I think I heard somewhere that the winery building at Chateau Morrisette was the largest timberframe structure east of the Mississippi. I do know the timbers were dredged from the bottom of Puget Sound after being submerged in cold waters for a hundred years–massively large and long. It would take more camera than I went with or own to do it justice. The upstairs room where the winetastings take place for this year’s Wine Club Open House was still rough when I first saw it back in the summer.
I had stopped by in June with low expectations that the gift shop folk would consent to putting Slow Road Home on their limited shelving for books. They consented and bought 12. Emboldened, I told the store manager I’d be happy to do a reading and signing, should they ever have an event where such was suitable. She brightened at the idea, envisioning this double weekend of crowds upstairs, and took me up to show it to me. Impressive, I thought, and tried to imagine my little book table in such a grand castle of a building. Today will be my fourth and final day, and it has been most interesting and rewarding, and I am most appreciative of the opportunity!
I spoke with so many interesting people. The situation is somewhat like blogging: nobody forces a visitor to stop by the table, examine the book, and know from what they see that we might have something to say to each other. There either is or there is not a connection between the book browser and author. For those who stopped to chat, there were interesting stories.
One poor gal choked up after reading the back cover. “I loved it here. My husband made me leave. I’ve never quit hurting or missing the mountains. They are a part of me, and I see that same connection from what little I’ve seen of your book.”
Another book-buyer said he was convinced that the mountains (of Patrick County along the parkway) was where they belonged. His wife was not convinced. He hollered at me from the cash-register line: “Fred, does your wife like living here?” I told me that, if anything, she was more attached to this place than I was. And he called his wife over to hear our testimonial of how well this lifestyle fits our needs and preferences. “But it’s not for everybody” I told her. You’ll know it if it fits you.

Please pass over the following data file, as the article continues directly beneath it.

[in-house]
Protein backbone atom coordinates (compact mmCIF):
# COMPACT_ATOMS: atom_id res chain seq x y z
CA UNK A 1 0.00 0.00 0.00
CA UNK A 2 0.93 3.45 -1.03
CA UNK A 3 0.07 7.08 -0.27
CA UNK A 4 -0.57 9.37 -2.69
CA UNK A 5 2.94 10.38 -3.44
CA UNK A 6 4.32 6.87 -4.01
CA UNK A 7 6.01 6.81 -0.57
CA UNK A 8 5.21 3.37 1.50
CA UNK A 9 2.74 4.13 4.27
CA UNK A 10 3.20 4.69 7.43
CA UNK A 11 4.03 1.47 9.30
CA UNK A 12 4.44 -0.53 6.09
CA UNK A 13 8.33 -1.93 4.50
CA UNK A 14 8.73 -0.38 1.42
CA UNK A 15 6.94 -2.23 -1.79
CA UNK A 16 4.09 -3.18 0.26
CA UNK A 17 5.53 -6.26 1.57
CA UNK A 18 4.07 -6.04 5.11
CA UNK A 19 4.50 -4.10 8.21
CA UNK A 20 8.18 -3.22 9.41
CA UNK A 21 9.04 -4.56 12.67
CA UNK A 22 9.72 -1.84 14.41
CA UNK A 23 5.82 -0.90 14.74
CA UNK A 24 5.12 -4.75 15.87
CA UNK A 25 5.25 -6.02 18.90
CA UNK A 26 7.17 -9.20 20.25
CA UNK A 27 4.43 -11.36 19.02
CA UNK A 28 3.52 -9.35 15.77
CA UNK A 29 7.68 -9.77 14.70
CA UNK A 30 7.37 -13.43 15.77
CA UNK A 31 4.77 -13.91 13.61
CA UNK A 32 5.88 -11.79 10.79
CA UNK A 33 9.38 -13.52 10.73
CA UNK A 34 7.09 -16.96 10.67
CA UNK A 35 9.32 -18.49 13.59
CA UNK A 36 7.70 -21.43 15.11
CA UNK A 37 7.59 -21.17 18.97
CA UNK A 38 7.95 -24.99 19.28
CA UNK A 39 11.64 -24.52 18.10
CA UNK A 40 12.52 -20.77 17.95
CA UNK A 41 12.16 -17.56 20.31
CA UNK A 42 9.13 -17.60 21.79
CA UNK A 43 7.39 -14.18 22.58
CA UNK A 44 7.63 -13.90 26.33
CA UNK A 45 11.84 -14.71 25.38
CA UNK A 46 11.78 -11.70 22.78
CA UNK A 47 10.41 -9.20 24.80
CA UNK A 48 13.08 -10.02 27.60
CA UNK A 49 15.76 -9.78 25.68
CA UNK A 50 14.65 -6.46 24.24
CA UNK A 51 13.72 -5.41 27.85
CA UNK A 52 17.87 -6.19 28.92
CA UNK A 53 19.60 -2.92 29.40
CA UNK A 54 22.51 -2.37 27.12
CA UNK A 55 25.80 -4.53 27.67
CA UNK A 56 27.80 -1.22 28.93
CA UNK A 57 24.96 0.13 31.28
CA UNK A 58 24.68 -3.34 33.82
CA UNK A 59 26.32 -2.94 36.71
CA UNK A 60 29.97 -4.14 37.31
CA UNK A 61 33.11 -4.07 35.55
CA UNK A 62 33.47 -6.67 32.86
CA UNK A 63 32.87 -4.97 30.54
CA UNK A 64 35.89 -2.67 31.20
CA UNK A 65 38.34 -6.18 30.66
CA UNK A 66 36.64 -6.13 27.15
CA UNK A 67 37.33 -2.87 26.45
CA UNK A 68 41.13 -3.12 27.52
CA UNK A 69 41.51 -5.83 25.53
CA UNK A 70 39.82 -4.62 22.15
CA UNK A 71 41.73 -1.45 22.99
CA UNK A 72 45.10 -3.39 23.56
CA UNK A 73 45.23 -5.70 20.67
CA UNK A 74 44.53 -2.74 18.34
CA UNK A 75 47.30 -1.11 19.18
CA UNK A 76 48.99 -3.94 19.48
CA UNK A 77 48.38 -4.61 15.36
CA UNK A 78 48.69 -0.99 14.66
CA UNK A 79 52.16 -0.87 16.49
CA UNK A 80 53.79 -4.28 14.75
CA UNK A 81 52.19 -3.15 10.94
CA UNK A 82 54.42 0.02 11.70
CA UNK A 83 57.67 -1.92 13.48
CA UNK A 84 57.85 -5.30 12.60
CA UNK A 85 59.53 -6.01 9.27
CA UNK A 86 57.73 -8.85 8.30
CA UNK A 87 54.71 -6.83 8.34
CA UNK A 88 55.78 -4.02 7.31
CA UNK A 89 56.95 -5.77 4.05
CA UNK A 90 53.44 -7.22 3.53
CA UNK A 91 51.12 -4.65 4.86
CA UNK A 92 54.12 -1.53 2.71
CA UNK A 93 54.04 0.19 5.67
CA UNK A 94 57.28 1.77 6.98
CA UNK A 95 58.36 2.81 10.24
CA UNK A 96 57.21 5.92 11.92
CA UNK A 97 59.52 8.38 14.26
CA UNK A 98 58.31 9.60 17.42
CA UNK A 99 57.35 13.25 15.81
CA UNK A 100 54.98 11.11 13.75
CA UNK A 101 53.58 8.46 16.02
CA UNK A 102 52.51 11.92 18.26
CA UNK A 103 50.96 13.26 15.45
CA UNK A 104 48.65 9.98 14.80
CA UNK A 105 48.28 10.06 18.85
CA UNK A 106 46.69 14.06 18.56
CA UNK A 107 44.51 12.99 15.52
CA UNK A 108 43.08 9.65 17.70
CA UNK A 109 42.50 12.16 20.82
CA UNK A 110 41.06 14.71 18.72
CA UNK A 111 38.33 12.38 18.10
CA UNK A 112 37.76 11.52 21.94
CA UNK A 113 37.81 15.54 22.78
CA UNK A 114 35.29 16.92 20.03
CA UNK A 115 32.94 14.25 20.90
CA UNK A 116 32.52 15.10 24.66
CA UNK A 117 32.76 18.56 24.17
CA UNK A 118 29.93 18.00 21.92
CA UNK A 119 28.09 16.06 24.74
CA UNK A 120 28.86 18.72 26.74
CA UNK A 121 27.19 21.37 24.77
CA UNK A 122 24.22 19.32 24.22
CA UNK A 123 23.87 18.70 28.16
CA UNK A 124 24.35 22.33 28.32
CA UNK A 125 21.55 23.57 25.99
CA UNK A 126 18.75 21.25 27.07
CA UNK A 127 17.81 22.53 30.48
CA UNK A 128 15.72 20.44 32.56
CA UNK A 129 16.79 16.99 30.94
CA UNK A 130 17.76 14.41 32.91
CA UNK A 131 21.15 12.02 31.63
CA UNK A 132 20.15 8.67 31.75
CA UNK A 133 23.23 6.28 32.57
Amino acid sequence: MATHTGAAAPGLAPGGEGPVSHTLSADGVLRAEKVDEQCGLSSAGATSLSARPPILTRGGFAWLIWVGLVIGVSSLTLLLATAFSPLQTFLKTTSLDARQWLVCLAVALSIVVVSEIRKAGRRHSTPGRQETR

Others stopped to say hello, book readers already, or blog visitors, or appreciative of the radio pieces or newspaper column–people I would never have had opportunity to meet. One lady said “I loved your book, but there was one part, after I read the first paragraph, I couldn’t go any farther. I was already crying.” And of course it was the sad account of putting Buster down.
Another book reader, of all the little mundane details, delighted in the tale of walking with a “spider stick” down our loop through the woods. “We do that too! It was so powerfully connecting with the little rituals of our daily lives in the mountains to find common ground with you on Goose Creek. And when we’re away (so many have weekend places here) we enjoy picking up Slow Road to remind us of how the season is changing back up here in the mountains.”
There were people from Giles County, Pulaski County, Patrick County, and over in the Roanoke area who felt the same connection to place that Ann and I do here in Floyd. Yes, there are unique qualities here, but it is the larger connection and attachment to the southern mountains that we all love and seem to need. One fella, in conversation of “where are you from” told me about a T-shirt he’d seen in another nearby county. I’ll just adapt it to here. It said…
It has been gratifying to find out that others have the same sense as we do, that we have arrived at a place we’ve been moving toward all our lives.